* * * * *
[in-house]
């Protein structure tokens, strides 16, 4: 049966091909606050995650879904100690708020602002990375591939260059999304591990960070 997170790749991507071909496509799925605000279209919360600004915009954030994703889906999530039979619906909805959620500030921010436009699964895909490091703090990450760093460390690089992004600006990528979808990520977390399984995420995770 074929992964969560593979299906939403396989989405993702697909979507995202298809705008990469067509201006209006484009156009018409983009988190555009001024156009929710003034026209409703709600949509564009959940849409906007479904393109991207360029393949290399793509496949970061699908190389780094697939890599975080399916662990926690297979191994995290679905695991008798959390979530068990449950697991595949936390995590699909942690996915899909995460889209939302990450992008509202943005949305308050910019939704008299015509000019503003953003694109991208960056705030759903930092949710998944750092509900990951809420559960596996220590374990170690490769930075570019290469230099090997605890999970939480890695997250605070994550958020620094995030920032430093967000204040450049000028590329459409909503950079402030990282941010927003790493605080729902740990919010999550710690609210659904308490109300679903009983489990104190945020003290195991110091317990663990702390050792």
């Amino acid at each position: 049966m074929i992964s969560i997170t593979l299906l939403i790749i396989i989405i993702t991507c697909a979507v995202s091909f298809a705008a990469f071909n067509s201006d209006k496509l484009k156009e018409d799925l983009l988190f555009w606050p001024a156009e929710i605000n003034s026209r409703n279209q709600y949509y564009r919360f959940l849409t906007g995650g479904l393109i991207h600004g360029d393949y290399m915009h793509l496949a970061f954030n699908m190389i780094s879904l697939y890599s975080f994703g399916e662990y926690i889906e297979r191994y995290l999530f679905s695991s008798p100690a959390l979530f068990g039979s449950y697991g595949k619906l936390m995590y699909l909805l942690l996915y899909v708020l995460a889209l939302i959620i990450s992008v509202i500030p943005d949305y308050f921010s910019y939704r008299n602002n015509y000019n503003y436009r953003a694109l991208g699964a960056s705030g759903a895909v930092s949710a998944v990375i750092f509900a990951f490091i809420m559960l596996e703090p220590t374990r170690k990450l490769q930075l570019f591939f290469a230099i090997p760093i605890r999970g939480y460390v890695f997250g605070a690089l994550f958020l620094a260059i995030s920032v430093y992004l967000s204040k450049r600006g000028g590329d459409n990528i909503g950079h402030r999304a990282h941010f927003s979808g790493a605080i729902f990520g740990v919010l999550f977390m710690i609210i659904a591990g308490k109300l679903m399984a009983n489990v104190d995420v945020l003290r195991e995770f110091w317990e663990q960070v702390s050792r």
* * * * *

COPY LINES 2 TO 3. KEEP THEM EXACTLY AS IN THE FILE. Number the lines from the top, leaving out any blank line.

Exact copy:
């Protein structure tokens, strides 16, 4: 049966091909606050995650879904100690708020602002990375591939260059999304591990960070 997170790749991507071909496509799925605000279209919360600004915009954030994703889906999530039979619906909805959620500030921010436009699964895909490091703090990450760093460390690089992004600006990528979808990520977390399984995420995770 074929992964969560593979299906939403396989989405993702697909979507995202298809705008990469067509201006209006484009156009018409983009988190555009001024156009929710003034026209409703709600949509564009959940849409906007479904393109991207360029393949290399793509496949970061699908190389780094697939890599975080399916662990926690297979191994995290679905695991008798959390979530068990449950697991595949936390995590699909942690996915899909995460889209939302990450992008509202943005949305308050910019939704008299015509000019503003953003694109991208960056705030759903930092949710998944750092509900990951809420559960596996220590374990170690490769930075570019290469230099090997605890999970939480890695997250605070994550958020620094995030920032430093967000204040450049000028590329459409909503950079402030990282941010927003790493605080729902740990919010999550710690609210659904308490109300679903009983489990104190945020003290195991110091317990663990702390050792």
């Amino acid at each position: 049966m074929i992964s969560i997170t593979l299906l939403i790749i396989i989405i993702t991507c697909a979507v995202s091909f298809a705008a990469f071909n067509s201006d209006k496509l484009k156009e018409d799925l983009l988190f555009w606050p001024a156009e929710i605000n003034s026209r409703n279209q709600y949509y564009r919360f959940l849409t906007g995650g479904l393109i991207h600004g360029d393949y290399m915009h793509l496949a970061f954030n699908m190389i780094s879904l697939y890599s975080f994703g399916e662990y926690i889906e297979r191994y995290l999530f679905s695991s008798p100690a959390l979530f068990g039979s449950y697991g595949k619906l936390m995590y699909l909805l942690l996915y899909v708020l995460a889209l939302i959620i990450s992008v509202i500030p943005d949305y308050f921010s910019y939704r008299n602002n015509y000019n503003y436009r953003a694109l991208g699964a960056s705030g759903a895909v930092s949710a998944v990375i750092f509900a990951f490091i809420m559960l596996e703090p220590t374990r170690k990450l490769q930075l570019f591939f290469a230099i090997p760093i605890r999970g939480y460390v890695f997250g605070a690089l994550f958020l620094a260059i995030s920032v430093y992004l967000s204040k450049r600006g000028g590329d459409n990528i909503g950079h402030r999304a990282h941010f927003s979808g790493a605080i729902f990520g740990v919010l999550f977390m710690i609210i659904a591990g308490k109300l679903m399984a009983n489990v104190d995420v945020l003290r195991e995770f110091w317990e663990q960070v702390s050792r």